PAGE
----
Review: Star Trek: Discovery Season 4 Episode 1 “Kobayashi Maru”
After a mostly enjoyable third season that saw its crew acclimate themselves to the far-flung future, Star Trek: Discovery returns for its fourth season with an explosive episode that introduces a new, deadly mystery for Michael Burnham and crew to solve, along with some marked changes to the future as we know it.
Five months after Michael Burnham (Sonequa Martin-Green) and crew defeated Osyraa and solved the mystery of the galaxy-shattering Burn, the Federation is in a much better place. Instead of a more-or-less ragtag group of planets struggling to survive in a post-Burn galaxy, the organization is back on its feet and ready to, once again, explore strange new worlds. Michael Burnham and the Discovery are practicing what we are calling “dilithium diplomacy,” where the Federation shares the valuable mineral found in abundance in the Verubin Nebula to worlds that may have been antagonistic toward the Federation in the post-Burn galaxy. Dilithium, after all, is the life-blood of galactic travel, and everyone wants it.
At Federation Headquarters, now confidently decloaked and ready for scientific exploration, Burnham is on-hand to welcome new recruits to the relaunched Starfleet Academy. At the ceremony is the new Federation President Laira Rillak (Chelah Horsdal). Soon things go south, of course, as Federation Headquarters receives a distress call from Deep Space Repair Beta Six, which has lost reactor control.
As the ship most quickly able to get on-site, Admiral Vance (Oded Fehr) sends Captain Burnham and the Discovery, along with an unlikely passenger: the Federation president herself. Burnham is at first irked at the president’s presence, as she thinks the newly minted leader just wants to “tick a box” and say she has seen action, which would make her more appealing as a politician. In any event, the Discovery heads off to face whatever is threatening the station.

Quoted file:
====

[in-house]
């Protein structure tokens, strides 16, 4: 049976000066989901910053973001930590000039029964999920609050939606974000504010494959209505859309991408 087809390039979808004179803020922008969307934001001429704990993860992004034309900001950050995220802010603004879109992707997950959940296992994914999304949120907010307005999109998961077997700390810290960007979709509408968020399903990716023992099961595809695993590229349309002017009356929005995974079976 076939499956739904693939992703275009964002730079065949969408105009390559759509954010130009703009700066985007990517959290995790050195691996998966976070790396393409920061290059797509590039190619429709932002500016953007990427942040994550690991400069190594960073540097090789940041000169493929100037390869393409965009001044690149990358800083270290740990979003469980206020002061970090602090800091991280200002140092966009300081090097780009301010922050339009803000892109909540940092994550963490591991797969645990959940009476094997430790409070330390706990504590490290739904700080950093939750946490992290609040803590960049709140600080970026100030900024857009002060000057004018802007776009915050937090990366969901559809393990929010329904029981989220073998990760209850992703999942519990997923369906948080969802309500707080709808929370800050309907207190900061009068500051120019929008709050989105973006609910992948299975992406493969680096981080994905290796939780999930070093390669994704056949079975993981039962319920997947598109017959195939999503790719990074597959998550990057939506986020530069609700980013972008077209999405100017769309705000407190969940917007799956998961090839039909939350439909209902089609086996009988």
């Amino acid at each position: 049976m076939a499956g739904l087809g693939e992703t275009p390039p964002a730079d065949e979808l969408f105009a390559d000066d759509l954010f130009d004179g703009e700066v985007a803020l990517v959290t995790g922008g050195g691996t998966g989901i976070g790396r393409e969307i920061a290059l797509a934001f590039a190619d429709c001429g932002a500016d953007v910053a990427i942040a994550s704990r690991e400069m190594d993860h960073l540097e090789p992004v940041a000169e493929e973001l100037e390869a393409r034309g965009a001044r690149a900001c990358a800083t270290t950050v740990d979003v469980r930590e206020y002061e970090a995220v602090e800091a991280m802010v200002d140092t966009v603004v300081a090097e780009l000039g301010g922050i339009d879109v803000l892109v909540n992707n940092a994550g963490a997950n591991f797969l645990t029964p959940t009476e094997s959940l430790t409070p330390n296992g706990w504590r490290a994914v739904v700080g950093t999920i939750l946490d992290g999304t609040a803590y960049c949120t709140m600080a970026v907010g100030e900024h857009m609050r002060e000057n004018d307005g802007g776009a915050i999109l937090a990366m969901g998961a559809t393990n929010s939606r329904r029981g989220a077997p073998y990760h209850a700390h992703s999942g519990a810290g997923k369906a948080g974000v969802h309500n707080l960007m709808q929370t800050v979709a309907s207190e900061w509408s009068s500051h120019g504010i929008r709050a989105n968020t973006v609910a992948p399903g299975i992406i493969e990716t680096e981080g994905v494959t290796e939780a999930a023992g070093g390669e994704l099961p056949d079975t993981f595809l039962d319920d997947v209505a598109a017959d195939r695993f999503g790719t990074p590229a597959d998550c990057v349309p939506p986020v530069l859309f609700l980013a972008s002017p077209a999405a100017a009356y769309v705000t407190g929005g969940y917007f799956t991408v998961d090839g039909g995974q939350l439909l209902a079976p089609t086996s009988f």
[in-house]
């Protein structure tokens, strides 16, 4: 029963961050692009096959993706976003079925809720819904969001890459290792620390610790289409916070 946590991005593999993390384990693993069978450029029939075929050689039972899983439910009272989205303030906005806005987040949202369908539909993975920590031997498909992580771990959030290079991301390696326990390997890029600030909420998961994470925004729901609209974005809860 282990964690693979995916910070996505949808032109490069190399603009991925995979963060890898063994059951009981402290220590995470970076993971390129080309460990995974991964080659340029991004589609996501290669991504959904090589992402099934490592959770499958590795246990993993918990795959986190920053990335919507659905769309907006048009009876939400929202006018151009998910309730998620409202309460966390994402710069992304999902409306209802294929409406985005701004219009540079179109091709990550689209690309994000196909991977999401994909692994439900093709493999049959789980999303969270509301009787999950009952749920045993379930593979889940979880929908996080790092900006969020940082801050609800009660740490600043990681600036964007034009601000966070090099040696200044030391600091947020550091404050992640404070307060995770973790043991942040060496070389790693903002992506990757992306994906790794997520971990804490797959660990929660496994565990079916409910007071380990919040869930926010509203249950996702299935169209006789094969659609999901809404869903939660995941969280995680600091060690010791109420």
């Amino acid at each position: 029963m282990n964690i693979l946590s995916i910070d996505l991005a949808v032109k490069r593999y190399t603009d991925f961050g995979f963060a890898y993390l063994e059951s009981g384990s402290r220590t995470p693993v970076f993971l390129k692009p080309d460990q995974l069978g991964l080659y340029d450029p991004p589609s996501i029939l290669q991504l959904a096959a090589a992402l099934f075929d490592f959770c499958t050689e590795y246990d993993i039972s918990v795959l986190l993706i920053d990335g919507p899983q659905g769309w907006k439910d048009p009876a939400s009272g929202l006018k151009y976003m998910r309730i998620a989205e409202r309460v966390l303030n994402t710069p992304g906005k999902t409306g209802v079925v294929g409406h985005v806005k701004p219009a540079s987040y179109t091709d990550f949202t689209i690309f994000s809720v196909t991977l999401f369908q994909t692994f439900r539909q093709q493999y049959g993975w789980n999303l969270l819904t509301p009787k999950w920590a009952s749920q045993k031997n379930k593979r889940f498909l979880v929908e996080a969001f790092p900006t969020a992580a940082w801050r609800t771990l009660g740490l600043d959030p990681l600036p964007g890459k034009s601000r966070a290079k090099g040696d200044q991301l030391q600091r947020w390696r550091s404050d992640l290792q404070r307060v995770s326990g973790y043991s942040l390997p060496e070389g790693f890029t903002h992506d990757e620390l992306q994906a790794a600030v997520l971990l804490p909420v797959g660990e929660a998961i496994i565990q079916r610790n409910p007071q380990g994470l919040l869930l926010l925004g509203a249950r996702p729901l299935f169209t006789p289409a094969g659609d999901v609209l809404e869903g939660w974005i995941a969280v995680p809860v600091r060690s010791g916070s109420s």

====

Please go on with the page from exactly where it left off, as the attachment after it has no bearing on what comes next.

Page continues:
When they get there, it’s clear that the station has been impacted by some sort of gravimetric anomaly, causing it to spin out of control. Luckily, Lt. Keyla Detmer (Emily Coutts) and Lt. Joann Owosekun (Oyin Oladejo) show off their nimble piloting skills to align Discovery with the out-of-control station, allowing Tilly (Mary Wiseman) and Ensign Adira Tal (Blu del Barrio) to board and try to repair it. They are greeted by the station commander who, let’s just say, doesn’t react amazingly well to high-stakes situations. Thankfully, Tilly exercises her command abilities (which were nurtured in season three) to help think of a much better solution for getting the people off the rapidly failing station.
Of course, complications arise as the station and orbiting Discovery starts getting pelted by asteroids and other damaging debris thanks to the gravimetric anomaly. It’s up to Burnham, facing resistance from the observing president, to spring into action herself, piloting a Work Bee in an effort to remove obstructions from the station’s escape pod. By basically sheer luck, Burnham manages to successfully extract the station’s crew and get Discovery away from the station, but not before a chunk of debris wrecks the ship’s shuttle bay and kills the station commander. Farewell, commander, we hardly knew thee.